Thursday, February 20, 2014

Don't Worry, Be Happy. Or Just Try Not to Stress Out too Much

Don't Worry, Be Happy. Or Just Try Not to Stress Out too Much...

By: Joshua Mier

Now this is a song everyone has heard, or at least the face is of someone that we all can recognize. The message Mr. Marley so elegantly declares is also relatively straightforward: "Don't worry about a thing, because every little thing is going to be alright." You say those lines and you can already hear the jingle in your head. So then it seems a simple enough rule to follow right? Well, unfortunately we all know that life isn't always this simple. If we wanted to, we could make an laundry list of all the things that make life difficult, like for instance....Ha! Gotcha, why the hell would anyone want to read that, right? Believe me, my goal here is not to be Jamaican ya crazy:

Did he just throw in both a Cool Runnings and Winter Olympic's Gag?

However, I think everyone can agree that sometimes life just slaps us in the face to let us know we're awake: work continues to pile up, deadlines aren't being met, relationships not panning out the way we had planned. All these negative sentiments can effectively accumulate to the point of anxiety, or the sensation that we all love to loathe: Stress...

This emotion can easily resonate throughout the body: the heart begins to race, your muscles start to twitch, your ventilation rate spikes and it feels as if every neuron in your body is firing all at once. So then have you ever wondered:
  1. What is stress exactly and how or what's causing these feelings in the first place? 
  2. What effects does stress have on the body, what parts of the body are effected?
  3. How do these biological reactions effect overall short or long term health?
Here, I will attempt to answer these questions. But first, I would like to open with a brief quatrain from Walter D. Writle's famous poem "Thinking:"

If you think you are beaten, you are.
If you think you dare not, you don't.
If you like to win, but think you can't.
It's almost certain you won't.

This may seem a little pessimistic, but it's message is clear in being aware of your thoughts. This will make more sense at the conclusion (but please don't cheat and skip to the end!)

I) What is Stress and how does it manifest throughout the body?

First off, stress is a notoriously hard to define for biologists since it covers such a broad spectrum. However, in this instance, we are talking about the physiological stressed strait. That is:
  • Any environmental factor that:
    • Disturbs the normal adaptive responses or
    • Causes disrupts normal physiological functioning to a point where chance of survival is reduced.
Notice: That this definition uses environmental factor. Which makes sense for animals (e.g., temperature, salinity, pH, a big ass predator...)

The normal physiological state is the point when a organism is at homeostasis (your body is basically saying "it's all good."). Stress is an environmental stimulus that causes a disturbance in homeostasis.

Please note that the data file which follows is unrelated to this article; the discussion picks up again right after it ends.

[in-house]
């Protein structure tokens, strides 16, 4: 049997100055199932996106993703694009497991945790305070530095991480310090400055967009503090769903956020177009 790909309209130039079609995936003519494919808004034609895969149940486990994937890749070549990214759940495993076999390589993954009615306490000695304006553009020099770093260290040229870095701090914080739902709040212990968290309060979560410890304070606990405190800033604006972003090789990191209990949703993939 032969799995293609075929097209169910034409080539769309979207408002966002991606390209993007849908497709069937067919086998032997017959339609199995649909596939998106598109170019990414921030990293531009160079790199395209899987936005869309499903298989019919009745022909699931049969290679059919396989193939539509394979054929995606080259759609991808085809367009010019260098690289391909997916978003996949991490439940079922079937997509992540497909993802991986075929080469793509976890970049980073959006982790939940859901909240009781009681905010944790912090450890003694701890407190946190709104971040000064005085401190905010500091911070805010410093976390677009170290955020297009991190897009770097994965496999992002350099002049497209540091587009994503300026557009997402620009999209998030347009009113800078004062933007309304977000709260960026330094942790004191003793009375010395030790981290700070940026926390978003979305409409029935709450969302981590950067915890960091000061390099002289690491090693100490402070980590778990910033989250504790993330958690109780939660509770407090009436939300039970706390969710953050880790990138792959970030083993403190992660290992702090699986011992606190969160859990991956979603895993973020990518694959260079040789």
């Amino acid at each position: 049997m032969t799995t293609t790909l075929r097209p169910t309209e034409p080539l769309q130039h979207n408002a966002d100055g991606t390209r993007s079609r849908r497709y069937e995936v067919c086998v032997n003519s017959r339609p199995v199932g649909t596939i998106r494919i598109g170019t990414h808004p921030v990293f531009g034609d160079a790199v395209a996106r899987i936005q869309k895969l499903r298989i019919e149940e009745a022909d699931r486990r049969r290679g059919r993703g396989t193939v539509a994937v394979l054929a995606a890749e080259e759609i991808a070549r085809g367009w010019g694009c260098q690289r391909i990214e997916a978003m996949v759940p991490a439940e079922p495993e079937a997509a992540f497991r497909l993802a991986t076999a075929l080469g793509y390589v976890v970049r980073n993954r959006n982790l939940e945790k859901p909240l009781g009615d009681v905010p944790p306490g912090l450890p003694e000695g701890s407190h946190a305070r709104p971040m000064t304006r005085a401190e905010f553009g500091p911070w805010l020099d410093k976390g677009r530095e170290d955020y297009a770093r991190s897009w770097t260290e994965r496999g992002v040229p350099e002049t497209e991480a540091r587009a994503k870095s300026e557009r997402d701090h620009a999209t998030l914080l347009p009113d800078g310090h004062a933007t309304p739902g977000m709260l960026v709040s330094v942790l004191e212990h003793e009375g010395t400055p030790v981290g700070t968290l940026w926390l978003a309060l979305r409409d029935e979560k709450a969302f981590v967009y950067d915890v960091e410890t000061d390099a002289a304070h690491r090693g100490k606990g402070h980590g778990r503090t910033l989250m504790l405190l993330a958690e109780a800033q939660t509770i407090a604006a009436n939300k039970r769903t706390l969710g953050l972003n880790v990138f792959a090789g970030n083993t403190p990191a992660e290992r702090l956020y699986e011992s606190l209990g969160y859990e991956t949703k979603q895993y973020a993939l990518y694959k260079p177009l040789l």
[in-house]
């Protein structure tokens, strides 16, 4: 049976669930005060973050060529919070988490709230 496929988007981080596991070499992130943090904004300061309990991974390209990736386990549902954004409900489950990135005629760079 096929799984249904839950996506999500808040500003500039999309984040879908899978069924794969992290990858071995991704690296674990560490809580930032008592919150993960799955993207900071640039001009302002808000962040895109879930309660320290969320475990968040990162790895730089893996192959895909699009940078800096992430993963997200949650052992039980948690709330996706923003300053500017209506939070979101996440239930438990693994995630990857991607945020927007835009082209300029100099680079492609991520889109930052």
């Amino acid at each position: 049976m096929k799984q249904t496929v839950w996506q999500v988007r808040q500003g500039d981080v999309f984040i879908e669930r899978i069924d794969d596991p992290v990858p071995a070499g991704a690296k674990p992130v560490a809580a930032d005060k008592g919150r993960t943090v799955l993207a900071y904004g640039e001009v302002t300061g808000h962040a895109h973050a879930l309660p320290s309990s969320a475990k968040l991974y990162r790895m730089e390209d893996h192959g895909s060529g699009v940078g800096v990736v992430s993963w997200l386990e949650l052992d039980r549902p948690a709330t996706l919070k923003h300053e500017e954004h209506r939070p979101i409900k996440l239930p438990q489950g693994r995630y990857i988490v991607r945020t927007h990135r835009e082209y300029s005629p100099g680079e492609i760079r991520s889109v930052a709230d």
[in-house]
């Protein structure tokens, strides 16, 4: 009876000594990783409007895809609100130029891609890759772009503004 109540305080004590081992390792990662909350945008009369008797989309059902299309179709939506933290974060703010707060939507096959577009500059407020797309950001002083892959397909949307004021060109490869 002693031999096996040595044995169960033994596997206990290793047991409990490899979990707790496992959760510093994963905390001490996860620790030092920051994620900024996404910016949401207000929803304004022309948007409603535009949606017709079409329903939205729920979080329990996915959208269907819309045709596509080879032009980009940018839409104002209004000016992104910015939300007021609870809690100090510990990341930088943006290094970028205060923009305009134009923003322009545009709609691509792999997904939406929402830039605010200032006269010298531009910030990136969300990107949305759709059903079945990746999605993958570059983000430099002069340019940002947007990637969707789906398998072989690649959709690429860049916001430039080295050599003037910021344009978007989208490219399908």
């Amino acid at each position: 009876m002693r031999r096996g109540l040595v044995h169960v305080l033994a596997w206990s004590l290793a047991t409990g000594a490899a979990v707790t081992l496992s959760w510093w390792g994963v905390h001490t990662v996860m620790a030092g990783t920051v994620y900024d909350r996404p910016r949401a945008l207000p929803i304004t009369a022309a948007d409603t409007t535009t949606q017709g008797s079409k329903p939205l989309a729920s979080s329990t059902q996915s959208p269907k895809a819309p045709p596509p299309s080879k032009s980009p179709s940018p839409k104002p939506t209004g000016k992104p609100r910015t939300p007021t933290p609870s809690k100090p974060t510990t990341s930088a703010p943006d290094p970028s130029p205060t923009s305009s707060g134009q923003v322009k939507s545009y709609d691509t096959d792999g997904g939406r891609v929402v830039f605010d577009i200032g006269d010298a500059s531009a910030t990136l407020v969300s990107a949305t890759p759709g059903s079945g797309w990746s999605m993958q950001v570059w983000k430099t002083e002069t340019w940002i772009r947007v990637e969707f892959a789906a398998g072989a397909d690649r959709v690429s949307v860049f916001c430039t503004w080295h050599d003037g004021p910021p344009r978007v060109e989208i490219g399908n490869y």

So now we know what environmental factors trigger the stress, what exactly is it triggering...
  • Stress triggers hormonal pathways! 
Hormones are "chemical messengers" that are secreted by endocrine gland cells that travel through the bloodstream to exert their effects on distant target cells. Only cells that retain the receptor will elicit the response.

In the stress response (Oh CRAP, it's not all good bro) environmental stimuli activate endocrine pathways that act through the hypothlamus in the brain that eventually stimulates hormone production in the adrenal gland (BOOM...Mind = BLOWN #1)
  1. The 'Fight or flight response' - I'm sure you've all heard of this one (so I'm not going to spend too much time talking about it). But essentially, norepinphrine released from sympathetic neurons stimulates the release of epineprhine (also known as adrenaline) which then goes on to act on multiple different tissues.
Sympathetic neurons converge on the adrenal medulla. Secretion of NE causes release of Epineprhine from the Adrenal Medulla.

But the main pathway I would like to focus this topic on is the Hypothalamic pituitary Adrenal  (HPA axis):

Stress stimuli cause hypothalamic neurons to release corticotropin releasing factor in the anterior pituitary gland (APG). The APG will then release adrenocorticotropin hormone (ACTH) into the bloodstream which acts on the adrenal cortex to release cortisol into the blood

    2. HPA axis = CORTISOL. I wrote out the pathway (which is totally sweet to know by the way..) just to give you an idea of the stimulation and release of the hormone. 
If it was confusing, then please walk away from this section with this:
  • Stress is a environmental stimulus that acts on neurons in the hypothalamus that release hormones into the blood that act on the adrenal gland...
And BOOM goes the dynamite!

 II) Cortisol is a Stress hormone, so what does it effect-

Cortisol why is it important?
  • Corisol's main effect is to prevent hypoglycemia (meaning prevent decreases blood sugar). Cortisol acts on target cells by binding to glucocorticoid receptors.
Note: All nucleated cells have glucocorticoid receptors. If this doesn't trip you out, then consider that basically the only non-nucleated cells are red blood cells (BOOM...Mind = BLOWN #2)

Question? Why would this be important
  • Any environmental stimuli that activates this stress response. Let's say its a second big ass predator (on top of the first big ass predator mentioned earlier) comes at you, your body can synergistically coordinate a single response to get the hell out of dodge (BOOM...Mind = BLOWN #3)
So, what tissues are effected:
  1. Liver - Cortisol acts on the hepatocytes (liver cells) to promote the release of glucose into the blood (through the production of new glucose or gluconeogenesis).    
  2. Skeletal Muscles- Breaks down skeletal muscles to provide substrates . Cortisol causes breakdown of proteins in muscles to amino acids which can then be used by the liver to increase glucose output (BOOM...Mind = BLOWN #4).